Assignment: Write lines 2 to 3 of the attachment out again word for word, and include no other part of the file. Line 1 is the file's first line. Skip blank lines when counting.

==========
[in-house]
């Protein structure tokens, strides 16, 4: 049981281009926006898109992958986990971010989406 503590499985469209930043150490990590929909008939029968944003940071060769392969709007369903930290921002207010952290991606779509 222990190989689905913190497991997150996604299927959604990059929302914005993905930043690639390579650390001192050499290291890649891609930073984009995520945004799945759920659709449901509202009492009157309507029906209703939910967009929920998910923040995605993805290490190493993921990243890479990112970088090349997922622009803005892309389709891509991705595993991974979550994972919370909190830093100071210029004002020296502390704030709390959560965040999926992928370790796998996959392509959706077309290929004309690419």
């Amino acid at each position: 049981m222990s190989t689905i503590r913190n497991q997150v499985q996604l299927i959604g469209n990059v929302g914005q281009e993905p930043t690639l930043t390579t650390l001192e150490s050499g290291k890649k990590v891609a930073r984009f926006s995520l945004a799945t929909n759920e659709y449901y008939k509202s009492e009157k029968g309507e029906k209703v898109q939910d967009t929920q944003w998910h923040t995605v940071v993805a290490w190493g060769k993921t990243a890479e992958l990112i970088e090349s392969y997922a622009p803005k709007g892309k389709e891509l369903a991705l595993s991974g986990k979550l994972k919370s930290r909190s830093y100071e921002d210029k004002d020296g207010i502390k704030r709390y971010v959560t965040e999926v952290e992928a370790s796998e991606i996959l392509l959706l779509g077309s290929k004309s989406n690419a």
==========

């Protein structure tokens, strides 16, 4: 049981281009926006898109992958986990971010989406 503590499985469209930043150490990590929909008939029968944003940071060769392969709007369903930290921002207010952290991606779509 222990190989689905913190497991997150996604299927959604990059929302914005993905930043690639390579650390001192050499290291890649891609930073984009995520945004799945759920659709449901509202009492009157309507029906209703939910967009929920998910923040995605993805290490190493993921990243890479990112970088090349997922622009803005892309389709891509991705595993991974979550994972919370909190830093100071210029004002020296502390704030709390959560965040999926992928370790796998996959392509959706077309290929004309690419």
């Amino acid at each position: 049981m222990s190989t689905i503590r913190n497991q997150v499985q996604l299927i959604g469209n990059v929302g914005q281009e993905p930043t690639l930043t390579t650390l001192e150490s050499g290291k890649k990590v891609a930073r984009f926006s995520l945004a799945t929909n759920e659709y449901y008939k509202s009492e009157k029968g309507e029906k209703v898109q939910d967009t929920q944003w998910h923040t995605v940071v993805a290490w190493g060769k993921t990243a890479e992958l990112i970088e090349s392969y997922a622009p803005k709007g892309k389709e891509l369903a991705l595993s991974g986990k979550l994972k919370s930290r909190s830093y100071e921002d210029k004002d020296g207010i502390k704030r709390y971010v959560t965040e999926v952290e992928a370790s796998e991606i996959l392509l959706l779509g077309s290929k004309s989406n690419a």